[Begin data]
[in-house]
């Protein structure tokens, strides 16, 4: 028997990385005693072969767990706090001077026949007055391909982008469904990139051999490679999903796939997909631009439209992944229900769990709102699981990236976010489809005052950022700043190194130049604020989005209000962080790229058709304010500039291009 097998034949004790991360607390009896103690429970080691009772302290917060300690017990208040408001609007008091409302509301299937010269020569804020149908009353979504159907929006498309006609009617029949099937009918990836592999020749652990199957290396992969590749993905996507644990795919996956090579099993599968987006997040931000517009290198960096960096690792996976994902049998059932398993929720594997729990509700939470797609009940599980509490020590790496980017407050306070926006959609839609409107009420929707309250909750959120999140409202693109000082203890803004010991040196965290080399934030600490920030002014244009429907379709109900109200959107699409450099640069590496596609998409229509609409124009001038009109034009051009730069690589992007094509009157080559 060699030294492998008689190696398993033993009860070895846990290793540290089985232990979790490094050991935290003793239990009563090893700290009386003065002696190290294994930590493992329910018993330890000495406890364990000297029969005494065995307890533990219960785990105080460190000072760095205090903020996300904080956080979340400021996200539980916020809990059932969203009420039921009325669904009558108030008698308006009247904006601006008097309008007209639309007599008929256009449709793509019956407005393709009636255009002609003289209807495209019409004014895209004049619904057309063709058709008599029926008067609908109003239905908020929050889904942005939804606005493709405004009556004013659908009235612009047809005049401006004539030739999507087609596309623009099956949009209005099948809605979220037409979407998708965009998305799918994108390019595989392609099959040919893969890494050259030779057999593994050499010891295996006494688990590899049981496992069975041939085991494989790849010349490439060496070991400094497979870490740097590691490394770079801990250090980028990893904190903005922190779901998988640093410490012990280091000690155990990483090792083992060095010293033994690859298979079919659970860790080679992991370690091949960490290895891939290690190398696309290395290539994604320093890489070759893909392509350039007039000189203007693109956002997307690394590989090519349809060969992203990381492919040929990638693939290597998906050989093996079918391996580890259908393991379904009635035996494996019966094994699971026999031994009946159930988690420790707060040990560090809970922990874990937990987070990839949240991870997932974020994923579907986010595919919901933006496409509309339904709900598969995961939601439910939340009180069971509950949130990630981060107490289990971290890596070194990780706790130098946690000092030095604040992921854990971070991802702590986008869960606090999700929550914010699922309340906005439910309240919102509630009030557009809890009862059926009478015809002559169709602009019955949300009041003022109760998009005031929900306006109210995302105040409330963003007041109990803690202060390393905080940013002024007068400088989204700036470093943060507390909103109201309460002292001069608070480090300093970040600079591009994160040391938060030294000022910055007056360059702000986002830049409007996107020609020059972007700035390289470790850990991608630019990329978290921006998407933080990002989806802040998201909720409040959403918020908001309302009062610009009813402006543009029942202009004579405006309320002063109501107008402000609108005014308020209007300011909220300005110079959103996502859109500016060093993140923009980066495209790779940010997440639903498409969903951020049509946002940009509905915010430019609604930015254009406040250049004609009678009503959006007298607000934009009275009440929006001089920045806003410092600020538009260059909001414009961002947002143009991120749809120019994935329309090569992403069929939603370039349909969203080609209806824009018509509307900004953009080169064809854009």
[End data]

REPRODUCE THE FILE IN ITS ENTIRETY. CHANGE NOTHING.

[in-house]
């Protein structure tokens, strides 16, 4: 028997990385005693072969767990706090001077026949007055391909982008469904990139051999490679999903796939997909631009439209992944229900769990709102699981990236976010489809005052950022700043190194130049604020989005209000962080790229058709304010500039291009 097998034949004790991360607390009896103690429970080691009772302290917060300690017990208040408001609007008091409302509301299937010269020569804020149908009353979504159907929006498309006609009617029949099937009918990836592999020749652990199957290396992969590749993905996507644990795919996956090579099993599968987006997040931000517009290198960096960096690792996976994902049998059932398993929720594997729990509700939470797609009940599980509490020590790496980017407050306070926006959609839609409107009420929707309250909750959120999140409202693109000082203890803004010991040196965290080399934030600490920030002014244009429907379709109900109200959107699409450099640069590496596609998409229509609409124009001038009109034009051009730069690589992007094509009157080559 060699030294492998008689190696398993033993009860070895846990290793540290089985232990979790490094050991935290003793239990009563090893700290009386003065002696190290294994930590493992329910018993330890000495406890364990000297029969005494065995307890533990219960785990105080460190000072760095205090903020996300904080956080979340400021996200539980916020809990059932969203009420039921009325669904009558108030008698308006009247904006601006008097309008007209639309007599008929256009449709793509019956407005393709009636255009002609003289209807495209019409004014895209004049619904057309063709058709008599029926008067609908109003239905908020929050889904942005939804606005493709405004009556004013659908009235612009047809005049401006004539030739999507087609596309623009099956949009209005099948809605979220037409979407998708965009998305799918994108390019595989392609099959040919893969890494050259030779057999593994050499010891295996006494688990590899049981496992069975041939085991494989790849010349490439060496070991400094497979870490740097590691490394770079801990250090980028990893904190903005922190779901998988640093410490012990280091000690155990990483090792083992060095010293033994690859298979079919659970860790080679992991370690091949960490290895891939290690190398696309290395290539994604320093890489070759893909392509350039007039000189203007693109956002997307690394590989090519349809060969992203990381492919040929990638693939290597998906050989093996079918391996580890259908393991379904009635035996494996019966094994699971026999031994009946159930988690420790707060040990560090809970922990874990937990987070990839949240991870997932974020994923579907986010595919919901933006496409509309339904709900598969995961939601439910939340009180069971509950949130990630981060107490289990971290890596070194990780706790130098946690000092030095604040992921854990971070991802702590986008869960606090999700929550914010699922309340906005439910309240919102509630009030557009809890009862059926009478015809002559169709602009019955949300009041003022109760998009005031929900306006109210995302105040409330963003007041109990803690202060390393905080940013002024007068400088989204700036470093943060507390909103109201309460002292001069608070480090300093970040600079591009994160040391938060030294000022910055007056360059702000986002830049409007996107020609020059972007700035390289470790850990991608630019990329978290921006998407933080990002989806802040998201909720409040959403918020908001309302009062610009009813402006543009029942202009004579405006309320002063109501107008402000609108005014308020209007300011909220300005110079959103996502859109500016060093993140923009980066495209790779940010997440639903498409969903951020049509946002940009509905915010430019609604930015254009406040250049004609009678009503959006007298607000934009009275009440929006001089920045806003410092600020538009260059909001414009961002947002143009991120749809120019994935329309090569992403069929939603370039349909969203080609209806824009018509509307900004953009080169064809854009």